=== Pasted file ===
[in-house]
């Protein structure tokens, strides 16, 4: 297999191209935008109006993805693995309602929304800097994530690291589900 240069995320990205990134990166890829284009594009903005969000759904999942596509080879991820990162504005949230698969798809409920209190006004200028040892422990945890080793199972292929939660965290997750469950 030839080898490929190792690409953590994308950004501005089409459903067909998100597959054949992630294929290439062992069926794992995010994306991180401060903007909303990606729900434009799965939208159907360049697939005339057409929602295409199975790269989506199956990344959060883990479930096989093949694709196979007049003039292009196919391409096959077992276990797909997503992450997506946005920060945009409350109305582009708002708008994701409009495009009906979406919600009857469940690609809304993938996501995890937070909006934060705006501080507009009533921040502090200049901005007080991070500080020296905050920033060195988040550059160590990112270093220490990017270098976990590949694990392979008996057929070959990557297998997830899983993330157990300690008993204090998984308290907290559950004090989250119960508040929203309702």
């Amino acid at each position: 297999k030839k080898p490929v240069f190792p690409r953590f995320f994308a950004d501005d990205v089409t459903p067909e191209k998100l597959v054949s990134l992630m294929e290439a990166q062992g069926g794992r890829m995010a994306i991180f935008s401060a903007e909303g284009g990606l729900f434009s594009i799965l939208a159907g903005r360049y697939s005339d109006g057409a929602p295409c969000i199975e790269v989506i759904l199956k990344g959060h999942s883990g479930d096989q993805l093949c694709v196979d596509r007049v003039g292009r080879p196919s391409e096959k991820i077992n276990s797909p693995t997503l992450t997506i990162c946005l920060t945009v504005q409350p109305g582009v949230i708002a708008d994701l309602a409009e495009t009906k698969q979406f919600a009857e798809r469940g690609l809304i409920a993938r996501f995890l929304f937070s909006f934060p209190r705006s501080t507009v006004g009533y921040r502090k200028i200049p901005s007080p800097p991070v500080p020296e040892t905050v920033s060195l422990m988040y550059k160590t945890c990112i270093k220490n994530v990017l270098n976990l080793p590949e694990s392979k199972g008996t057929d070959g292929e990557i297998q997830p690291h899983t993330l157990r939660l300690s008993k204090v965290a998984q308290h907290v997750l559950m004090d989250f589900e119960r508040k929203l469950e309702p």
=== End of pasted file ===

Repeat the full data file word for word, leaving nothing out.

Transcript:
[in-house]
């Protein structure tokens, strides 16, 4: 297999191209935008109006993805693995309602929304800097994530690291589900 240069995320990205990134990166890829284009594009903005969000759904999942596509080879991820990162504005949230698969798809409920209190006004200028040892422990945890080793199972292929939660965290997750469950 030839080898490929190792690409953590994308950004501005089409459903067909998100597959054949992630294929290439062992069926794992995010994306991180401060903007909303990606729900434009799965939208159907360049697939005339057409929602295409199975790269989506199956990344959060883990479930096989093949694709196979007049003039292009196919391409096959077992276990797909997503992450997506946005920060945009409350109305582009708002708008994701409009495009009906979406919600009857469940690609809304993938996501995890937070909006934060705006501080507009009533921040502090200049901005007080991070500080020296905050920033060195988040550059160590990112270093220490990017270098976990590949694990392979008996057929070959990557297998997830899983993330157990300690008993204090998984308290907290559950004090989250119960508040929203309702």
């Amino acid at each position: 297999k030839k080898p490929v240069f190792p690409r953590f995320f994308a950004d501005d990205v089409t459903p067909e191209k998100l597959v054949s990134l992630m294929e290439a990166q062992g069926g794992r890829m995010a994306i991180f935008s401060a903007e909303g284009g990606l729900f434009s594009i799965l939208a159907g903005r360049y697939s005339d109006g057409a929602p295409c969000i199975e790269v989506i759904l199956k990344g959060h999942s883990g479930d096989q993805l093949c694709v196979d596509r007049v003039g292009r080879p196919s391409e096959k991820i077992n276990s797909p693995t997503l992450t997506i990162c946005l920060t945009v504005q409350p109305g582009v949230i708002a708008d994701l309602a409009e495009t009906k698969q979406f919600a009857e798809r469940g690609l809304i409920a993938r996501f995890l929304f937070s909006f934060p209190r705006s501080t507009v006004g009533y921040r502090k200028i200049p901005s007080p800097p991070v500080p020296e040892t905050v920033s060195l422990m988040y550059k160590t945890c990112i270093k220490n994530v990017l270098n976990l080793p590949e694990s392979k199972g008996t057929d070959g292929e990557i297998q997830p690291h899983t993330l157990r939660l300690s008993k204090v965290a998984q308290h907290v997750l559950m004090d989250f589900e119960r508040k929203l469950e309702p």